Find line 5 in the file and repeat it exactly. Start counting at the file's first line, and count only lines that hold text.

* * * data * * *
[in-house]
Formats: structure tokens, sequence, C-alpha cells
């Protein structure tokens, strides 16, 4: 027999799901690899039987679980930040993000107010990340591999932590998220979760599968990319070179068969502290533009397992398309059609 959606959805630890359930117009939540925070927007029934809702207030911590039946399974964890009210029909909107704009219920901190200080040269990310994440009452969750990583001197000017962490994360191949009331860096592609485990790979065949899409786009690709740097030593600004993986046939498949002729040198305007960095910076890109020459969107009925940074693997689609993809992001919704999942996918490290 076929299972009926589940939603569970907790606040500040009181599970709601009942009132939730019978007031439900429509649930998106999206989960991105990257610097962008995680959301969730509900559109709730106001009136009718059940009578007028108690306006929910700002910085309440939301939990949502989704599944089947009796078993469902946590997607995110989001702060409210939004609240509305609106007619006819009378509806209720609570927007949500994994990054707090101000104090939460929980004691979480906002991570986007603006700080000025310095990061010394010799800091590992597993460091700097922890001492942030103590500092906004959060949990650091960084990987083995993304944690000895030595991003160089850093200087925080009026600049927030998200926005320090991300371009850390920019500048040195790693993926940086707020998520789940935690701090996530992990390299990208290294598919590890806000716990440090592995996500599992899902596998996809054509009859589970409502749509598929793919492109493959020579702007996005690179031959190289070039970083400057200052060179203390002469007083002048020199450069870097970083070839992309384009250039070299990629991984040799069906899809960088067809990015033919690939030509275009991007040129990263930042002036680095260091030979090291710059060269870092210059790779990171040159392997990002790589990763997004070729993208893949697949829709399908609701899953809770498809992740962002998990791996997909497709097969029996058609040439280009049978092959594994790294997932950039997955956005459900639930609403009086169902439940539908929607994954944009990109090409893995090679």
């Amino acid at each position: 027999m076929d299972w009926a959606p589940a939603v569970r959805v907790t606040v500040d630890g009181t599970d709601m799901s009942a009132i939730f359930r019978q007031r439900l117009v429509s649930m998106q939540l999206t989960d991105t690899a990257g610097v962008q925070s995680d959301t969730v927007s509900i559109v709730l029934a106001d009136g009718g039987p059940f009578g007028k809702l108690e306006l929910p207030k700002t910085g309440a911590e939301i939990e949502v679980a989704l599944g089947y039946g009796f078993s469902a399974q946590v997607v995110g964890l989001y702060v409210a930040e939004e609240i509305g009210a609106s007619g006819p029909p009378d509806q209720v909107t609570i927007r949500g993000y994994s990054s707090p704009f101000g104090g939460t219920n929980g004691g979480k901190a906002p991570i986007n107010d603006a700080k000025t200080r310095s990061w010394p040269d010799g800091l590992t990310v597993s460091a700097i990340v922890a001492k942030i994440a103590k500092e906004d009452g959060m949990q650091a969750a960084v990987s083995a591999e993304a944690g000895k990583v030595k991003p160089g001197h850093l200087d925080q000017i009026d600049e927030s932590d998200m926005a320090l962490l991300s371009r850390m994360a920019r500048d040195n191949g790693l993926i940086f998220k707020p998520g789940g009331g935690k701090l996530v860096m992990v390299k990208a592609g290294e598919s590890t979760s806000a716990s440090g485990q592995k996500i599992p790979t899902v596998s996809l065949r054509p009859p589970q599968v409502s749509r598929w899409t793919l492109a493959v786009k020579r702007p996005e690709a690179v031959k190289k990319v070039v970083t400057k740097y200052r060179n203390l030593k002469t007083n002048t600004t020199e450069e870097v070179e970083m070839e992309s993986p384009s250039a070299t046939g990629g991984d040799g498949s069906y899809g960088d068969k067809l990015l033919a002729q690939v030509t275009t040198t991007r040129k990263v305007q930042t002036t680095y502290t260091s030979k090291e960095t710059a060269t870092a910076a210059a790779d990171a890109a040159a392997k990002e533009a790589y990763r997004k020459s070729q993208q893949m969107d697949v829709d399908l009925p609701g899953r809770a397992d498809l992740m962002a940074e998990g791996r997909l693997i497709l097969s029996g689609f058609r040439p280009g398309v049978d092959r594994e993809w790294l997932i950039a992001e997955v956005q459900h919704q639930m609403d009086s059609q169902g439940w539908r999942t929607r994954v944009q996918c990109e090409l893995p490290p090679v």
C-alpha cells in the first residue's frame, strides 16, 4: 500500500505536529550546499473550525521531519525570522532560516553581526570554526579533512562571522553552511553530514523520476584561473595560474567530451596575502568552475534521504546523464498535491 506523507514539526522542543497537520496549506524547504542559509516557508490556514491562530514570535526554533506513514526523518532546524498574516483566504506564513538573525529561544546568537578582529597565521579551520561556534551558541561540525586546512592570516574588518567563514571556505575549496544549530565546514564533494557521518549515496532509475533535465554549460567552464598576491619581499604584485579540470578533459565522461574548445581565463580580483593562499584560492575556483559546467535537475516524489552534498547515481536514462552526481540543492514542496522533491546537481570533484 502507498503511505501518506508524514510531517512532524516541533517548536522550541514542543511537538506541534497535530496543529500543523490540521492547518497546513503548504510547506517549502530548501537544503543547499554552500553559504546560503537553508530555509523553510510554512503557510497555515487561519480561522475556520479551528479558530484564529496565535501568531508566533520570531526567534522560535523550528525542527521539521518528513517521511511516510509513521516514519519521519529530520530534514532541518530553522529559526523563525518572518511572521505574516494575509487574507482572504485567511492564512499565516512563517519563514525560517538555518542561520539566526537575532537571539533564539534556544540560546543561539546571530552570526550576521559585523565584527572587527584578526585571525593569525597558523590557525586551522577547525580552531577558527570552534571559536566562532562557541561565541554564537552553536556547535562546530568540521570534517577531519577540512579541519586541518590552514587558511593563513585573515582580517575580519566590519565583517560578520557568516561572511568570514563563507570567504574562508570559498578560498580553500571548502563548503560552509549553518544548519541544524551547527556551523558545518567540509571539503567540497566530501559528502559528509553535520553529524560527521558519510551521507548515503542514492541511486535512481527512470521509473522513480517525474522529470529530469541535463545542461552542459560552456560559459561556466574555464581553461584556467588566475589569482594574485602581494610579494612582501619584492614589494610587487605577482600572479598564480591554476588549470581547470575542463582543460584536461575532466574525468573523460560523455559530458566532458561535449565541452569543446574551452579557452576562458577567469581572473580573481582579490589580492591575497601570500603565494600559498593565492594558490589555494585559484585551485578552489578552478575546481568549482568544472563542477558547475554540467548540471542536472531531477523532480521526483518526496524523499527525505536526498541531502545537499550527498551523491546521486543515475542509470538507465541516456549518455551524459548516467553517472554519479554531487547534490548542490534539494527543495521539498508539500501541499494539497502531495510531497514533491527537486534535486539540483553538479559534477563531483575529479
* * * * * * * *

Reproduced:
C-alpha cells in the first residue's frame, strides 16, 4: 500500500505536529550546499473550525521531519525570522532560516553581526570554526579533512562571522553552511553530514523520476584561473595560474567530451596575502568552475534521504546523464498535491 506523507514539526522542543497537520496549506524547504542559509516557508490556514491562530514570535526554533506513514526523518532546524498574516483566504506564513538573525529561544546568537578582529597565521579551520561556534551558541561540525586546512592570516574588518567563514571556505575549496544549530565546514564533494557521518549515496532509475533535465554549460567552464598576491619581499604584485579540470578533459565522461574548445581565463580580483593562499584560492575556483559546467535537475516524489552534498547515481536514462552526481540543492514542496522533491546537481570533484 502507498503511505501518506508524514510531517512532524516541533517548536522550541514542543511537538506541534497535530496543529500543523490540521492547518497546513503548504510547506517549502530548501537544503543547499554552500553559504546560503537553508530555509523553510510554512503557510497555515487561519480561522475556520479551528479558530484564529496565535501568531508566533520570531526567534522560535523550528525542527521539521518528513517521511511516510509513521516514519519521519529530520530534514532541518530553522529559526523563525518572518511572521505574516494575509487574507482572504485567511492564512499565516512563517519563514525560517538555518542561520539566526537575532537571539533564539534556544540560546543561539546571530552570526550576521559585523565584527572587527584578526585571525593569525597558523590557525586551522577547525580552531577558527570552534571559536566562532562557541561565541554564537552553536556547535562546530568540521570534517577531519577540512579541519586541518590552514587558511593563513585573515582580517575580519566590519565583517560578520557568516561572511568570514563563507570567504574562508570559498578560498580553500571548502563548503560552509549553518544548519541544524551547527556551523558545518567540509571539503567540497566530501559528502559528509553535520553529524560527521558519510551521507548515503542514492541511486535512481527512470521509473522513480517525474522529470529530469541535463545542461552542459560552456560559459561556466574555464581553461584556467588566475589569482594574485602581494610579494612582501619584492614589494610587487605577482600572479598564480591554476588549470581547470575542463582543460584536461575532466574525468573523460560523455559530458566532458561535449565541452569543446574551452579557452576562458577567469581572473580573481582579490589580492591575497601570500603565494600559498593565492594558490589555494585559484585551485578552489578552478575546481568549482568544472563542477558547475554540467548540471542536472531531477523532480521526483518526496524523499527525505536526498541531502545537499550527498551523491546521486543515475542509470538507465541516456549518455551524459548516467553517472554519479554531487547534490548542490534539494527543495521539498508539500501541499494539497502531495510531497514533491527537486534535486539540483553538479559534477563531483575529479